Voluntary Environmental Programs: Which Firms Participate And Why?
January 22, 2001
In the early 1990s, the U.S. Environmental Protection Agency (EPA) began an alternative approach to environmental regulation based on voluntary pollution prevention programs. Currently, there are over a dozen voluntary environmental programs and thousands of participating firms. These programs cover pollutants subject to regulations with different degrees of stringency and differ widely in their specific goals and requirements.
Why do firms participate in the EPA's voluntary environmental programs? Possible reasons include:
- Appealing to consumers who demand "green" products;
- Preempting government regulations;
- Seeking regulatory relief from the agency;
- And gaining a competitive advantage over competitors.
Focusing on manufacturing firms in the Standard & Poor 500, researchers exemined participants in three voluntary EPA programs.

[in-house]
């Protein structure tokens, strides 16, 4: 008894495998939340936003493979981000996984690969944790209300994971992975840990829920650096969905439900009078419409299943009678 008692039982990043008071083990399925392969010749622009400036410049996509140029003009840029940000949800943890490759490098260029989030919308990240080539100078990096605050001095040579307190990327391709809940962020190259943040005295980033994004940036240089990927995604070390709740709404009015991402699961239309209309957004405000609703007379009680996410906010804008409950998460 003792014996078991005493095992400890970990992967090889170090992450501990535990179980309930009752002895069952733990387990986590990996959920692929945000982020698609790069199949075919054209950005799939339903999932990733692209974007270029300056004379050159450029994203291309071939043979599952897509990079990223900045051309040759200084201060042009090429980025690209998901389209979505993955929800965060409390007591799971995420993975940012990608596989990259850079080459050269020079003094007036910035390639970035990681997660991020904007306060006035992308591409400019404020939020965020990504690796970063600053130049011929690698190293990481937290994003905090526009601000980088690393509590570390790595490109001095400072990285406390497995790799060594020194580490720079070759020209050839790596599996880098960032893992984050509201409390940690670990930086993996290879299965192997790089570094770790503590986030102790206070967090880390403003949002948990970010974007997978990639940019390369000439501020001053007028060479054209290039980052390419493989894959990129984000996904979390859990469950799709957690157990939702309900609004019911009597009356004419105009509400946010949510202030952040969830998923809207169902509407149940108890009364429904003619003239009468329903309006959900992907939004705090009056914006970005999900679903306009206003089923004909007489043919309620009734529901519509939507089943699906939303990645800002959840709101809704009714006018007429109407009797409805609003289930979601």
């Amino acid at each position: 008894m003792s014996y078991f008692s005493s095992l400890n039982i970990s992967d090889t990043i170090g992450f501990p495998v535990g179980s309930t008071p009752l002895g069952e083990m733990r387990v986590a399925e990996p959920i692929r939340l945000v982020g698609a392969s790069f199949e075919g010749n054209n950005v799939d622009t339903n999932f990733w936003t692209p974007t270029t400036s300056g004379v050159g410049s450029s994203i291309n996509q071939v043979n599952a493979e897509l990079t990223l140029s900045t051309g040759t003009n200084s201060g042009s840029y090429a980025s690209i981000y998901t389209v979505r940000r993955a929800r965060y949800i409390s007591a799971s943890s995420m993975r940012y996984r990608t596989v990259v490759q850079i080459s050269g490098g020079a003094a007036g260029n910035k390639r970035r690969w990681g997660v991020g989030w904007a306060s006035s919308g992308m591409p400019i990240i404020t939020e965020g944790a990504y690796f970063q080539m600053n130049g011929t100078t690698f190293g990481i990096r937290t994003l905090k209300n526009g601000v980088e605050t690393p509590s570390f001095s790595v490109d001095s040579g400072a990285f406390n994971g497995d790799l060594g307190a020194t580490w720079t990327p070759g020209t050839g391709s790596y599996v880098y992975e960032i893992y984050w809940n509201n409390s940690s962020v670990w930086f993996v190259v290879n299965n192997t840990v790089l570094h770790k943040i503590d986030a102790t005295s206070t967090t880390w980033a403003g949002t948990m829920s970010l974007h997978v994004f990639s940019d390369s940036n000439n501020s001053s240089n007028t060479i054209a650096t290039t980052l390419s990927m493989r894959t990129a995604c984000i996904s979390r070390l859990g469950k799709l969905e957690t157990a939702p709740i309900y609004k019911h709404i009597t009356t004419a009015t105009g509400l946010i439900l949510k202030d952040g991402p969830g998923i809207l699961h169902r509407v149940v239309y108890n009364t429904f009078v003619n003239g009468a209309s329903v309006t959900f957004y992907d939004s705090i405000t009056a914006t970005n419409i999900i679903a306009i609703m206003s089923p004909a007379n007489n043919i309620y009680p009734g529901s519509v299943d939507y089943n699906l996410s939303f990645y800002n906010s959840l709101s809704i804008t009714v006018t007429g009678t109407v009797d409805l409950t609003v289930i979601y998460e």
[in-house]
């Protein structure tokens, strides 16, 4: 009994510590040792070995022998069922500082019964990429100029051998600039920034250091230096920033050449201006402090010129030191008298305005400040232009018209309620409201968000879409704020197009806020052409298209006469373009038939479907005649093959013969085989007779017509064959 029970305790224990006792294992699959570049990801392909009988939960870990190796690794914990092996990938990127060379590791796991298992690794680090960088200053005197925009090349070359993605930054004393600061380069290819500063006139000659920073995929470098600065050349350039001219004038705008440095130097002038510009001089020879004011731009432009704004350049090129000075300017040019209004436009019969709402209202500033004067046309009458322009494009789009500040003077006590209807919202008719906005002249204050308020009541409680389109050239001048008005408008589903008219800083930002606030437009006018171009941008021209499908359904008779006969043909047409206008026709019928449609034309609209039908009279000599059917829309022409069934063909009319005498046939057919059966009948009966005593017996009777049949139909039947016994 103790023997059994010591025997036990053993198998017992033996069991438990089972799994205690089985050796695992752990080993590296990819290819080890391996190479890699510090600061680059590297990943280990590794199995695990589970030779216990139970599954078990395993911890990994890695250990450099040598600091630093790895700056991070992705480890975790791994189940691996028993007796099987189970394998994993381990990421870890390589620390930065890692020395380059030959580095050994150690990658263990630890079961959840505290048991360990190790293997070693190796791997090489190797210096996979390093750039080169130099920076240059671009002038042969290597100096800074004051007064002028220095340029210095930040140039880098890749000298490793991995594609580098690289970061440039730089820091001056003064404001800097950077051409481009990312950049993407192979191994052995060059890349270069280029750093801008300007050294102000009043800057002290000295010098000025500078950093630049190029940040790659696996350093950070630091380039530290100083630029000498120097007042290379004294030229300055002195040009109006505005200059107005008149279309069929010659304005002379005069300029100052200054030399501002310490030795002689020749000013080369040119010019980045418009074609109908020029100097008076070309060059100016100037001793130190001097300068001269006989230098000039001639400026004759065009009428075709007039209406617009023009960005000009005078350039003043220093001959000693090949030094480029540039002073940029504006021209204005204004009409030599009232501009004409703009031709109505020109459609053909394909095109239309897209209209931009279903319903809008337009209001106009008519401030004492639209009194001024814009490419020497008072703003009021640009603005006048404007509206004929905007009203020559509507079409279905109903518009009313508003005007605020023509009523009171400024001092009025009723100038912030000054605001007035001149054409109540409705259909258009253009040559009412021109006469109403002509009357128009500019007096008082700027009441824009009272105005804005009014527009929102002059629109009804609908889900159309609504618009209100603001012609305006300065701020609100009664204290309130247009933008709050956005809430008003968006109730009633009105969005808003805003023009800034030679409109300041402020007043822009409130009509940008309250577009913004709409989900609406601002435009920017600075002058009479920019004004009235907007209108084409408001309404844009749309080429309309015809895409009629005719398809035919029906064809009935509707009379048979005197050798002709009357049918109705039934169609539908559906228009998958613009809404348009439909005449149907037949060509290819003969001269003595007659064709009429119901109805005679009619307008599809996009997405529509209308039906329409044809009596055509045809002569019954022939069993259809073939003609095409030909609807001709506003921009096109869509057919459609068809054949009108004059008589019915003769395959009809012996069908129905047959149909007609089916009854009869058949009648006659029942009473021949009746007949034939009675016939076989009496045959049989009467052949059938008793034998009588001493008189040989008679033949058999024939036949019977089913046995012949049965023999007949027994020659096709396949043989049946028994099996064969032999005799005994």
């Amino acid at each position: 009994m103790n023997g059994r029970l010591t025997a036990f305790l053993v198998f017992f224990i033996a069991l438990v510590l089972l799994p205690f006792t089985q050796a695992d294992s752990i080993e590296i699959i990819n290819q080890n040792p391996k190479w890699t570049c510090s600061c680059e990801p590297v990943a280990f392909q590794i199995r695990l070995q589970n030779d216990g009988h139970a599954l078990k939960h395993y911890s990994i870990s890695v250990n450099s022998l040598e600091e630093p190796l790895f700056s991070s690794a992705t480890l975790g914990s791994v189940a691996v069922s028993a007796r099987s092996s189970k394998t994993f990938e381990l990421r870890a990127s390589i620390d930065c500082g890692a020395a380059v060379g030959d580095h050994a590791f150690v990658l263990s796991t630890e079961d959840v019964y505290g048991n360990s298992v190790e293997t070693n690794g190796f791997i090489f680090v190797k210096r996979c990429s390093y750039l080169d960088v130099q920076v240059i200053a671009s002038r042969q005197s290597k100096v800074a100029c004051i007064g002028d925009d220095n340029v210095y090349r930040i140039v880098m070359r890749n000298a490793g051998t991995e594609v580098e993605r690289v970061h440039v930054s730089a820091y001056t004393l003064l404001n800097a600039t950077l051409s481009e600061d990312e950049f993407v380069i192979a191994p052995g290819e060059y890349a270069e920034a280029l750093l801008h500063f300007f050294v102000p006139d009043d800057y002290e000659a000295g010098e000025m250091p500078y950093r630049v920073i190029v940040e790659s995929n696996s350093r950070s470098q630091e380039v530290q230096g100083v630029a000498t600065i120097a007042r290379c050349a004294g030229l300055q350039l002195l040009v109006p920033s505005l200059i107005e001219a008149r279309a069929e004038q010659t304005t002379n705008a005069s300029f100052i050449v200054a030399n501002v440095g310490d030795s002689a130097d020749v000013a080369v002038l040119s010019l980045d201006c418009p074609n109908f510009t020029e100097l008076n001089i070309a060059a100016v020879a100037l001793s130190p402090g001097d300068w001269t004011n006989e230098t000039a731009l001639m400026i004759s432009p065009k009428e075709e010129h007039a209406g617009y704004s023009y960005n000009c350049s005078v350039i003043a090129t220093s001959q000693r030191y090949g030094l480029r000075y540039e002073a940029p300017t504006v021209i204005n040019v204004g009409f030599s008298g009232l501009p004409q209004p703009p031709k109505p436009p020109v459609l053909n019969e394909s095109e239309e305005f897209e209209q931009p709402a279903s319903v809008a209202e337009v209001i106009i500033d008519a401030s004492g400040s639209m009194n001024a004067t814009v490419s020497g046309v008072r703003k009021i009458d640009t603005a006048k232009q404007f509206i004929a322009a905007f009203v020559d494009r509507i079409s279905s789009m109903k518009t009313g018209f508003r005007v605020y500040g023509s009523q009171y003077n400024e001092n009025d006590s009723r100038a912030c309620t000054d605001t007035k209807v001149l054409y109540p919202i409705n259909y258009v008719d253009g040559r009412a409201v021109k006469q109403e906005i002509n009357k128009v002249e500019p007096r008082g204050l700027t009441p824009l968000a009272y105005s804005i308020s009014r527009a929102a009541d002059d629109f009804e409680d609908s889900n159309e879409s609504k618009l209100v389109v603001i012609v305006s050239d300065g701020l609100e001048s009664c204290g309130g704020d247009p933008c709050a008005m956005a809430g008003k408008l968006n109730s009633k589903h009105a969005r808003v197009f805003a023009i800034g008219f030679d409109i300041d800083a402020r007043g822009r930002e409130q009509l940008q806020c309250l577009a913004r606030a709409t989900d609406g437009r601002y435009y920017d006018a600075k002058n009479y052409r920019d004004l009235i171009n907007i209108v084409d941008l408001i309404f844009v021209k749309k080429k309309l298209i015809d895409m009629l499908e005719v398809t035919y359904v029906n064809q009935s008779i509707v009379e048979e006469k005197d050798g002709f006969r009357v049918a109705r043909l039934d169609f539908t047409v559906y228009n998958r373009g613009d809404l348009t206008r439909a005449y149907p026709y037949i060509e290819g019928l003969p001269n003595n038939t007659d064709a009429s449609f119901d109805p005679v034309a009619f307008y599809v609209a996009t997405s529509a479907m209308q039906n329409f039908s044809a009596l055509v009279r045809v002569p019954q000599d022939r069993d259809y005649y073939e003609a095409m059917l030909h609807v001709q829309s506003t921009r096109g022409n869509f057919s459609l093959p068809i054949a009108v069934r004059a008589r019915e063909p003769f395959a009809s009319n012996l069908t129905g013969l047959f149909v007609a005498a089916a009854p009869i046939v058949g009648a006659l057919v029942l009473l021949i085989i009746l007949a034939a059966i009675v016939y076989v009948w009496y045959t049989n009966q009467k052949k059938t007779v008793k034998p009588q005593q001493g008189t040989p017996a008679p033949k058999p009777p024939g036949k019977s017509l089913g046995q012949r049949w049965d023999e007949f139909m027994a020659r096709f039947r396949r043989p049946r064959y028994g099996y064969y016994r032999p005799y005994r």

- The researchers found that publicity is an important component of participation.
- The worse the environmental track record of the firm, the more likely the firm is to participate, but only in programs directly related to highly regulated pollutants.
- Firms that scrutinize their environmental performance more carefully are wary of newer programs with uncertain benefits.
- Firms appear to value the information/technology transfer aspect of joining a program.
- Firms were 23 percent more likely to participate if they publish an environmental report.
Using a "stick-and-carrot" approach, the EPA has increased firm responsiveness to its voluntary programs, which seemingly confirms the hypothesis that firms are more likely to join a voluntary program when the regulatory alternatives are more stringent.
Source: Julio Videras and Anna Alberini, "The Appeal of Voluntary Environmental Programs: Which Firms Participate and Why?" Contemporary Economic Policy, October 2000.
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